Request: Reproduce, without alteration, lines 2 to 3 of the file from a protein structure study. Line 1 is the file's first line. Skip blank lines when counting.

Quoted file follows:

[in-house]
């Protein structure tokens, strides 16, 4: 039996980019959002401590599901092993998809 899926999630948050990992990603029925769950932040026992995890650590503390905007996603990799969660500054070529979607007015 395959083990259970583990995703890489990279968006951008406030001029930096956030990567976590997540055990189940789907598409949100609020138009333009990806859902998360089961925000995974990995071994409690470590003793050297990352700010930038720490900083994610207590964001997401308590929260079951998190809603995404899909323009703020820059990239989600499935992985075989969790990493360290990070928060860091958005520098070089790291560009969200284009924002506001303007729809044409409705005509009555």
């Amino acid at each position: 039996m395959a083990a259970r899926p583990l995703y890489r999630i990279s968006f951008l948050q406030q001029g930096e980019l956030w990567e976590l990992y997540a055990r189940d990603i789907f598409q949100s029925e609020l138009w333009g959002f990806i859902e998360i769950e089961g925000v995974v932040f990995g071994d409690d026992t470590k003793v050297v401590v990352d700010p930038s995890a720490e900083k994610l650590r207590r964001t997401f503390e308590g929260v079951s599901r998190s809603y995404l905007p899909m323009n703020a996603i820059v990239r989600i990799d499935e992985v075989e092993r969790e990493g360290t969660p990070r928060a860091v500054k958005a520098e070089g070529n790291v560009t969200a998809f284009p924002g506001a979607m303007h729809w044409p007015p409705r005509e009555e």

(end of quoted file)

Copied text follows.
């Protein structure tokens, strides 16, 4: 039996980019959002401590599901092993998809 899926999630948050990992990603029925769950932040026992995890650590503390905007996603990799969660500054070529979607007015 395959083990259970583990995703890489990279968006951008406030001029930096956030990567976590997540055990189940789907598409949100609020138009333009990806859902998360089961925000995974990995071994409690470590003793050297990352700010930038720490900083994610207590964001997401308590929260079951998190809603995404899909323009703020820059990239989600499935992985075989969790990493360290990070928060860091958005520098070089790291560009969200284009924002506001303007729809044409409705005509009555």
């Amino acid at each position: 039996m395959a083990a259970r899926p583990l995703y890489r999630i990279s968006f951008l948050q406030q001029g930096e980019l956030w990567e976590l990992y997540a055990r189940d990603i789907f598409q949100s029925e609020l138009w333009g959002f990806i859902e998360i769950e089961g925000v995974v932040f990995g071994d409690d026992t470590k003793v050297v401590v990352d700010p930038s995890a720490e900083k994610l650590r207590r964001t997401f503390e308590g929260v079951s599901r998190s809603y995404l905007p899909m323009n703020a996603i820059v990239r989600i990799d499935e992985v075989e092993r969790e990493g360290t969660p990070r928060a860091v500054k958005a520098e070089g070529n790291v560009t969200a998809f284009p924002g506001a979607m303007h729809w044409p007015p409705r005509e009555e």